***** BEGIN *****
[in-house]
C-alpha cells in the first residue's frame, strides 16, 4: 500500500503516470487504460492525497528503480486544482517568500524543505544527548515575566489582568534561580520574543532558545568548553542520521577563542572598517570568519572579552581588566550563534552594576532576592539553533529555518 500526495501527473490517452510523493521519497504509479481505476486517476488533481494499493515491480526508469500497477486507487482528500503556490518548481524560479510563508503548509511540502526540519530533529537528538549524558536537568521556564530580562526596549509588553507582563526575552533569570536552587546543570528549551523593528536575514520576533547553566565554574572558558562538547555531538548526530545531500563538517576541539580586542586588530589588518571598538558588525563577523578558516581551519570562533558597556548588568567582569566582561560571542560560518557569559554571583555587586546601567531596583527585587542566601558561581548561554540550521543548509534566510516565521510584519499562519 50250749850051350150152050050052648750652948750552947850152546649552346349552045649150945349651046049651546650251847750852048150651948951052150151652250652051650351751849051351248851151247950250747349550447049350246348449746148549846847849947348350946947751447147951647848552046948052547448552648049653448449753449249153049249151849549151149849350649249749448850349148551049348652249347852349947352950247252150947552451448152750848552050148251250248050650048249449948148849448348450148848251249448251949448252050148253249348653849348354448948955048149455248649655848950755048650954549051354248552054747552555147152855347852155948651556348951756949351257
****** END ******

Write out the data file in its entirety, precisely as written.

[in-house]
C-alpha cells in the first residue's frame, strides 16, 4: 500500500503516470487504460492525497528503480486544482517568500524543505544527548515575566489582568534561580520574543532558545568548553542520521577563542572598517570568519572579552581588566550563534552594576532576592539553533529555518 500526495501527473490517452510523493521519497504509479481505476486517476488533481494499493515491480526508469500497477486507487482528500503556490518548481524560479510563508503548509511540502526540519530533529537528538549524558536537568521556564530580562526596549509588553507582563526575552533569570536552587546543570528549551523593528536575514520576533547553566565554574572558558562538547555531538548526530545531500563538517576541539580586542586588530589588518571598538558588525563577523578558516581551519570562533558597556548588568567582569566582561560571542560560518557569559554571583555587586546601567531596583527585587542566601558561581548561554540550521543548509534566510516565521510584519499562519 50250749850051350150152050050052648750652948750552947850152546649552346349552045649150945349651046049651546650251847750852048150651948951052150151652250652051650351751849051351248851151247950250747349550447049350246348449746148549846847849947348350946947751447147951647848552046948052547448552648049653448449753449249153049249151849549151149849350649249749448850349148551049348652249347852349947352950247252150947552451448152750848552050148251250248050650048249449948148849448348450148848251249448251949448252050148253249348653849348354448948955048149455248649655848950755048650954549051354248552054747552555147152855347852155948651556348951756949351257